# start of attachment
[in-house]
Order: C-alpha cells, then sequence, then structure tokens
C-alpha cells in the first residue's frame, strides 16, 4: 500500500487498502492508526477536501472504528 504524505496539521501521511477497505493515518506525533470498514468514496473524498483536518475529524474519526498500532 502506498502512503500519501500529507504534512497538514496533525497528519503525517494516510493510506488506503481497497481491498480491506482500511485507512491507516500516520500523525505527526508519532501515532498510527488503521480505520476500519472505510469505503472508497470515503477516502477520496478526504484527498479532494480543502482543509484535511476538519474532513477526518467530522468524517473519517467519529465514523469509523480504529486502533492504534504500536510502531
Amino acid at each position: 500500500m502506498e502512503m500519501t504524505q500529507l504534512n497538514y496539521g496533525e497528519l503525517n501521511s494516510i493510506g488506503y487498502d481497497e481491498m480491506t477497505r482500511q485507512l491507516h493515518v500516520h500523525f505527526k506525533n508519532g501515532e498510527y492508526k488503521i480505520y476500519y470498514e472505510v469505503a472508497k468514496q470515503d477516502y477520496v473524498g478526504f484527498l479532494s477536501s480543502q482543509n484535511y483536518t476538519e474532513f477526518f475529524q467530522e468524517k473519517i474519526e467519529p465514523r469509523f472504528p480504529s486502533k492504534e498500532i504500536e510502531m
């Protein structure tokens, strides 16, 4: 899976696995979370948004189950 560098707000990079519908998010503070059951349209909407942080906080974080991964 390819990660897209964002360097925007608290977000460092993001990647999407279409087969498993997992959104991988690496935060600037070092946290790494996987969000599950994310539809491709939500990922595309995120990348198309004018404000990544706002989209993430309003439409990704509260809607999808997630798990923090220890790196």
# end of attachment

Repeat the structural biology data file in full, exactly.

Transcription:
[in-house]
Order: C-alpha cells, then sequence, then structure tokens
C-alpha cells in the first residue's frame, strides 16, 4: 500500500487498502492508526477536501472504528 504524505496539521501521511477497505493515518506525533470498514468514496473524498483536518475529524474519526498500532 502506498502512503500519501500529507504534512497538514496533525497528519503525517494516510493510506488506503481497497481491498480491506482500511485507512491507516500516520500523525505527526508519532501515532498510527488503521480505520476500519472505510469505503472508497470515503477516502477520496478526504484527498479532494480543502482543509484535511476538519474532513477526518467530522468524517473519517467519529465514523469509523480504529486502533492504534504500536510502531
Amino acid at each position: 500500500m502506498e502512503m500519501t504524505q500529507l504534512n497538514y496539521g496533525e497528519l503525517n501521511s494516510i493510506g488506503y487498502d481497497e481491498m480491506t477497505r482500511q485507512l491507516h493515518v500516520h500523525f505527526k506525533n508519532g501515532e498510527y492508526k488503521i480505520y476500519y470498514e472505510v469505503a472508497k468514496q470515503d477516502y477520496v473524498g478526504f484527498l479532494s477536501s480543502q482543509n484535511y483536518t476538519e474532513f477526518f475529524q467530522e468524517k473519517i474519526e467519529p465514523r469509523f472504528p480504529s486502533k492504534e498500532i504500536e510502531m
């Protein structure tokens, strides 16, 4: 899976696995979370948004189950 560098707000990079519908998010503070059951349209909407942080906080974080991964 390819990660897209964002360097925007608290977000460092993001990647999407279409087969498993997992959104991988690496935060600037070092946290790494996987969000599950994310539809491709939500990922595309995120990348198309004018404000990544706002989209993430309003439409990704509260809607999808997630798990923090220890790196």